Prosecution of GBV under KR

At the ECCC

Being the only institution currently to prosecute crimes of the Khmer Rouge era, the ECCC are the sole institution to prosecute all forms of GBV that occurred between 17 April 1975 and 7 January 1979. This has happened to a certain extent in the initial two cases.

To download background papers on the prosecution of GBV at the ECCC go to Outreach and Advocacy.

CASE 001:

Rape as a form of torture was acknowledged as a crime against humanity among the crimes Duch was convicted of.

Judgement against KAING Guek Eav alias Duch, 26 July 2010, Paragraph 246:   “The Amended Closing Order also alleges that there is evidence of at least one incident of rape at S-21. The Accused acknowledged that an S-21 staff member inserted a stick into the vagina of a detainee during an interrogation. He stated that he had a strong emotional reaction to this incident, but that he did not want to show his anger to his superiors and subordinates. He further stated that he did not know that this constituted a crime and treated the incident as any other violation of the regulation of torture. He reported the incident to his superior but did not get any response. As a result, he reassigned the interrogator, who was no longer allowed to interrogate female taken against the perpetrator. The Chamber is satisfied that this allegation of rape has been proved to the required standard.”

Another account of rape at S-21, the main crime site for case 001, was not considered due to the fact that the evidence was revealed after the final indictment and in the midst of the main trial. To safeguard the accused’s rights to a fair trial, the proposal of evidence at that stage was not permitted.

CASE 002:

Charges of Forced Marriage

Due to the efforts of Civil Party Lawyers, the Office of the Co-Investigating Judges at the ECCC started investigating the crime of forced marriage in 2009, and eventually included it the indictment under the 5th policy of the Khmer Rouge as “regulation of marriage.”

The initial characterization of forced marriage as rape and other inhumane act under crimes against humanity was modified upon appeal by the defense. At this stage, this set of facts is solely charged as other inhumane act based on the argument that rape was not yet recognized as international crime between 1975 and 1979. The Trial Chamber is not bound by this legal characterization and it remains to be seen which position it will adopt.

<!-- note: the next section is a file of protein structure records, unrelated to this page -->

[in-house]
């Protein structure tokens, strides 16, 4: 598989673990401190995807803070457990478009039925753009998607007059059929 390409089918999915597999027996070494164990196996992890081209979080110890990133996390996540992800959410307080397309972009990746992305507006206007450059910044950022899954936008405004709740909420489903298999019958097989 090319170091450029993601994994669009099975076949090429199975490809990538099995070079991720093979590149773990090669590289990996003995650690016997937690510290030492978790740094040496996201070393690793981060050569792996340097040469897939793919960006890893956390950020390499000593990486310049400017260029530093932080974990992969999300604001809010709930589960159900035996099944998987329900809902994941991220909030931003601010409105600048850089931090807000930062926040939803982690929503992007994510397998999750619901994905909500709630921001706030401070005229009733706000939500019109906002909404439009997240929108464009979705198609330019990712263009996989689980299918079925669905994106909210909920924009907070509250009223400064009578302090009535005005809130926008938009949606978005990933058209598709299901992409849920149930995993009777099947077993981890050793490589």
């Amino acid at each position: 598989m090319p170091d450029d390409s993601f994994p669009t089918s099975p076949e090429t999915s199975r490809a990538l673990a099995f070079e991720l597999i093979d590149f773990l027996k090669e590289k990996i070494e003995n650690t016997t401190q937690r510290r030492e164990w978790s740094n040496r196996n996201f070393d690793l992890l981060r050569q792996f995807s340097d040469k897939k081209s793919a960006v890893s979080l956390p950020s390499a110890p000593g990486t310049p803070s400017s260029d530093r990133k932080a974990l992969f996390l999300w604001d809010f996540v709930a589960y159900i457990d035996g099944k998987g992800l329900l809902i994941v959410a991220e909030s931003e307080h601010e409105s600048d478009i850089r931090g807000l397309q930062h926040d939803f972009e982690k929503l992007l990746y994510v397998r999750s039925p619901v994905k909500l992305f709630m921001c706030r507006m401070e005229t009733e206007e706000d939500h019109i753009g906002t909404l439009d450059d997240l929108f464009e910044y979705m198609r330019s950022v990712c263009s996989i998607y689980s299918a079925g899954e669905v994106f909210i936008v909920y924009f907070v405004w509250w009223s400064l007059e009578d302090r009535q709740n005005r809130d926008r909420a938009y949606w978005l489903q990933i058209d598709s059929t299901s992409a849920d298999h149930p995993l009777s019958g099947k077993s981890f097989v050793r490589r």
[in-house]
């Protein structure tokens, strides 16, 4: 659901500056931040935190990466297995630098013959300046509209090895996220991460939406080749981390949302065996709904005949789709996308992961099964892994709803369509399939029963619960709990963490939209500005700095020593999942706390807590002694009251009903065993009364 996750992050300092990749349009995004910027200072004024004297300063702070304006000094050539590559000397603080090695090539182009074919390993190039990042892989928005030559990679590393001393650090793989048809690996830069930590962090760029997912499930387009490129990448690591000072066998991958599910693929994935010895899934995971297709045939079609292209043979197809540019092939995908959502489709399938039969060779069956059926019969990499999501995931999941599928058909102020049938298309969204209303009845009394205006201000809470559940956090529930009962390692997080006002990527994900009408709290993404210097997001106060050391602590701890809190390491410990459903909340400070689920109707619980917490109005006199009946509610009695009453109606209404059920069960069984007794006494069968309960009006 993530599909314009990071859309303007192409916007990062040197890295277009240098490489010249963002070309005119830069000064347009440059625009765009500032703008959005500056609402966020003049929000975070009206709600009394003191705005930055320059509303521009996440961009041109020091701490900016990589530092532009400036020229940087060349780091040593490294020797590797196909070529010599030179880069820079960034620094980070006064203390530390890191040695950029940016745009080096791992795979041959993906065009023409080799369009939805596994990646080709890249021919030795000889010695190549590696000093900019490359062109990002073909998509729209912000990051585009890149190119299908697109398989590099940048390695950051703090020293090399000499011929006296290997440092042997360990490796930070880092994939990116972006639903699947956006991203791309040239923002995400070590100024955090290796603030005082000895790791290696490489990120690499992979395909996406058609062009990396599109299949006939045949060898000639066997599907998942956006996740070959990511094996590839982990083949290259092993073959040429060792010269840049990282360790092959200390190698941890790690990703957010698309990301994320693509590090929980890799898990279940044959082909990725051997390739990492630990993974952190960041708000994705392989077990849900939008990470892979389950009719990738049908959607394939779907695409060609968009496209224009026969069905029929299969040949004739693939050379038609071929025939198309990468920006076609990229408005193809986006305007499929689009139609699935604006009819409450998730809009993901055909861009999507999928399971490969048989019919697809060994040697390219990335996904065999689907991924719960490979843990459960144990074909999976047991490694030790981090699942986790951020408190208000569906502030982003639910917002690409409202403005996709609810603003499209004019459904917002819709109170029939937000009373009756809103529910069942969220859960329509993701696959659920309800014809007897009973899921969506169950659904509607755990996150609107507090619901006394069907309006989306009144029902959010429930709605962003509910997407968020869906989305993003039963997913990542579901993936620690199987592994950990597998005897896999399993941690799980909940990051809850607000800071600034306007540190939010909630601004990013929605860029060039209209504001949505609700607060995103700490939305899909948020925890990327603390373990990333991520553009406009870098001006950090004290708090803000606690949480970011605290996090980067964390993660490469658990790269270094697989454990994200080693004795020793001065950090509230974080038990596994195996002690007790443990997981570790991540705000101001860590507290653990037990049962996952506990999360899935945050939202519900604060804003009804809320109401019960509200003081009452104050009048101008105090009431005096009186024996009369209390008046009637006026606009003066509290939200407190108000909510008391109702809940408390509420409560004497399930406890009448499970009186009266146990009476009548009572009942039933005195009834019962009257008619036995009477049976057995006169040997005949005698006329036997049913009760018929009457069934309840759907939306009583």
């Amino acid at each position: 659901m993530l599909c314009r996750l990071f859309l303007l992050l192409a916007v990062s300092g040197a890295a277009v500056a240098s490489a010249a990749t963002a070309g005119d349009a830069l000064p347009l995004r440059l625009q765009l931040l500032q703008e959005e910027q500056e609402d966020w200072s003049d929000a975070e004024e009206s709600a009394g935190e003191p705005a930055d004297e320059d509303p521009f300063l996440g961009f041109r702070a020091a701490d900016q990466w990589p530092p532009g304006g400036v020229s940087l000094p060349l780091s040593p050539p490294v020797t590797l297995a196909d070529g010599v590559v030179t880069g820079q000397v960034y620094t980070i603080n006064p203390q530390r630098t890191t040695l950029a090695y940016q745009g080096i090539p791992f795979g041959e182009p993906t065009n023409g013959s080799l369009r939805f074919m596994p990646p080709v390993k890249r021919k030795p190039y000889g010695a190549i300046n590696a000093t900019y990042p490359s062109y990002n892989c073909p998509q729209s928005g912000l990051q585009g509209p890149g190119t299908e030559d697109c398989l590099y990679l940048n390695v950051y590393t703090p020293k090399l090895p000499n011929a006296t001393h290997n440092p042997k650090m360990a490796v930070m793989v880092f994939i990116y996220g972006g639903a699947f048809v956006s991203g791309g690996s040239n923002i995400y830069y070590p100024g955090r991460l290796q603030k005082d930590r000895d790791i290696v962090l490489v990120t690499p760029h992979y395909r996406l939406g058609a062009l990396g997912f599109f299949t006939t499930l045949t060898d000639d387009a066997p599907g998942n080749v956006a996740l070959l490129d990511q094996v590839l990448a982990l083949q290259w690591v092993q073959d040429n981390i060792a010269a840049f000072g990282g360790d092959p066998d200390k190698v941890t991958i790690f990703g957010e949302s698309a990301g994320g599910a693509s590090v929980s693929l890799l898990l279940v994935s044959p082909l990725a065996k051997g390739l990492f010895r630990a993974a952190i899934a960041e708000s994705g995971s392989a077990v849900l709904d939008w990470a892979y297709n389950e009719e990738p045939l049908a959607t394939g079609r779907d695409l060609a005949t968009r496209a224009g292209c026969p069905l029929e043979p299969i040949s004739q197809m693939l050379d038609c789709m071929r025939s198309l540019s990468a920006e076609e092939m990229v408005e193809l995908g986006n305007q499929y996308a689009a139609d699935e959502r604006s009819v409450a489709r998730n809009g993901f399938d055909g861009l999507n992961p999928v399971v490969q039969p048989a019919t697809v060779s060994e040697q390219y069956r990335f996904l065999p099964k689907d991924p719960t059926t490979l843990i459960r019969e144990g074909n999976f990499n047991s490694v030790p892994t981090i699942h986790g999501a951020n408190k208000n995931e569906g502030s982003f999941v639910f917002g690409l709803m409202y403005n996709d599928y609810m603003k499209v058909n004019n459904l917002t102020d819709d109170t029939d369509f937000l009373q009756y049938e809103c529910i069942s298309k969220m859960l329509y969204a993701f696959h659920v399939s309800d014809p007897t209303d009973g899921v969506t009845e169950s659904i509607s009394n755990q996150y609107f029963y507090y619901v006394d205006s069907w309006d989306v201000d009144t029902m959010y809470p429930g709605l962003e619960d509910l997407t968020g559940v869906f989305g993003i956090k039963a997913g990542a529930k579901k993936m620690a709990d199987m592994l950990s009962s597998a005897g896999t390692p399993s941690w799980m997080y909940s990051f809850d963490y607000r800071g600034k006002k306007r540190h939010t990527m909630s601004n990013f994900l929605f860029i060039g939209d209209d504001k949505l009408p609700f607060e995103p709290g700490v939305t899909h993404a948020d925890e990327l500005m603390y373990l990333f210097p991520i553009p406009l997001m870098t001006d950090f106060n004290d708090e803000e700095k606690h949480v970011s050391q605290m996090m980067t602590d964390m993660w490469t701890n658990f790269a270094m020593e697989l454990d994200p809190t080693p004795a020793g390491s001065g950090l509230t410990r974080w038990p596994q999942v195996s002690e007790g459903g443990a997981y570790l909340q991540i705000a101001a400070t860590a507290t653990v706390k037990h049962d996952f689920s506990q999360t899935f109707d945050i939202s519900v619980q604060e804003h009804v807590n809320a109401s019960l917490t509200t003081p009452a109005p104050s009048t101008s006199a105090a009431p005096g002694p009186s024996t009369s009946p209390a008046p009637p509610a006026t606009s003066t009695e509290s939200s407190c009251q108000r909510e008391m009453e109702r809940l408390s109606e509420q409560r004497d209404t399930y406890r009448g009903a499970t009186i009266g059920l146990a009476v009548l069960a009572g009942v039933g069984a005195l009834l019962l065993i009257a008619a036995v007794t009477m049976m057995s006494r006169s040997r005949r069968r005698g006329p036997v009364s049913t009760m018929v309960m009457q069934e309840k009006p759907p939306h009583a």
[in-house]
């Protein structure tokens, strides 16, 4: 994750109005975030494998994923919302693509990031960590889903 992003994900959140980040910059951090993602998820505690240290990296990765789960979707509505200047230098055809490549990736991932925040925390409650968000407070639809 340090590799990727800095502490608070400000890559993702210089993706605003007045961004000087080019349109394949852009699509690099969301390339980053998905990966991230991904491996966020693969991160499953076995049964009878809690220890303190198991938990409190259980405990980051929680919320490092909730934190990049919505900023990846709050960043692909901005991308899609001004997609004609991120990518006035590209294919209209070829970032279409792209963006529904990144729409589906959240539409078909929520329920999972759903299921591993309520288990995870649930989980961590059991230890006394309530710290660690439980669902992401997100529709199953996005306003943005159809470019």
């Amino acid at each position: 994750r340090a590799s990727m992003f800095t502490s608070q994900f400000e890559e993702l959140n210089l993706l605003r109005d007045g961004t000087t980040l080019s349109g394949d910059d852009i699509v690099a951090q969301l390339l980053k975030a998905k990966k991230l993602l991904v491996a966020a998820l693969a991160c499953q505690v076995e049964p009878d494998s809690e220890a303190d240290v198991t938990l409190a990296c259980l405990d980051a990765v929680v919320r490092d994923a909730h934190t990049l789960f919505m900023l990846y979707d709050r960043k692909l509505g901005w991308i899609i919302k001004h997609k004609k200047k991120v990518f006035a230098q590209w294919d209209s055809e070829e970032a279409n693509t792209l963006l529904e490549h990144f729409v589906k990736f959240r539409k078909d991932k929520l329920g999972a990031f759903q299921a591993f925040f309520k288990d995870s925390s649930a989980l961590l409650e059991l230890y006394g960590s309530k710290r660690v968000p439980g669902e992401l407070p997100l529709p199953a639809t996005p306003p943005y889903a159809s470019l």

The court has admitted 780 civil parties under the charge of forced marriage, the second largest group of Civil Parties at the ECCC. The ECCC hoping to expedite a conviction against a set of defendants who are becoming increasingly elderly and fragile has severed case 002 into several sub-trials dealing with separate sets of crimes. In their Decision on Severance of Case 002 following Surpreme Court Chamber Decision of 8 February 2013 issued on 26 April 2013, the Trial Chamber of the ECCC rules that forced marriage charges will not be included in the first sub-trial of Case 002/01 for the following reasons:

“Inclusion of offences concerning forced marriage and rape in addition confront particular issues, some of which stem from their manner of incorporation into the Case 002 Closing Order, which binds the Trial Chamber. Their inclusion also remains subject to the resolution of various legal challenges concerning the exact nature of the crimes alleged.” (Paragraph 160, p.69)

In the Tentative Plan for Future Trial of the Remaining Portions of Case 002 which is annexed to the decision, the Trial Chambers lists the charges of forced marriages under Case 002/03, the third and final sub-trial. However, in the decision the Chamber emphasizes that such “… a timetable for future trials could be based only on unknown contigencies, outside the control of the Trial Chamber, such as the continued fitness of the Accused to be tried and the continuity of donor support to the ECCC” (Paragraph 153, p. 65). If forced marriage charges will ever be heard is thus unclear.

No Charges of Rape Outside of Marriages

In the case currently before the ECCC it was noted in the Closing Order which embodies the indictment that the evidence had “established that under the Democratic Kampuchea regime crimes against humanity of rape were committed in diverse circumstances…”. However, rape was excluded from the initial indictment due to the existence of Code #6 on the basis that:

Closing Order, 15 September 2010, page 351:   “… the official CPK [Khmer Rouge] policy regarding rape was to prevent its occurrence and to punish the perpetrator. Despite the fact that this policy did not manage to prevent rape, it cannot be considered that rape was one of the crimes used by the CPK leaders to implement the common purpose.”

In Domestic Courts

 At the domestic level, felonies including sexual crimes are time-barred. The window to prosecute these crimes closed ten years after the crimes were committed; meaning that the victims have no legal recourse in Cambodian courts.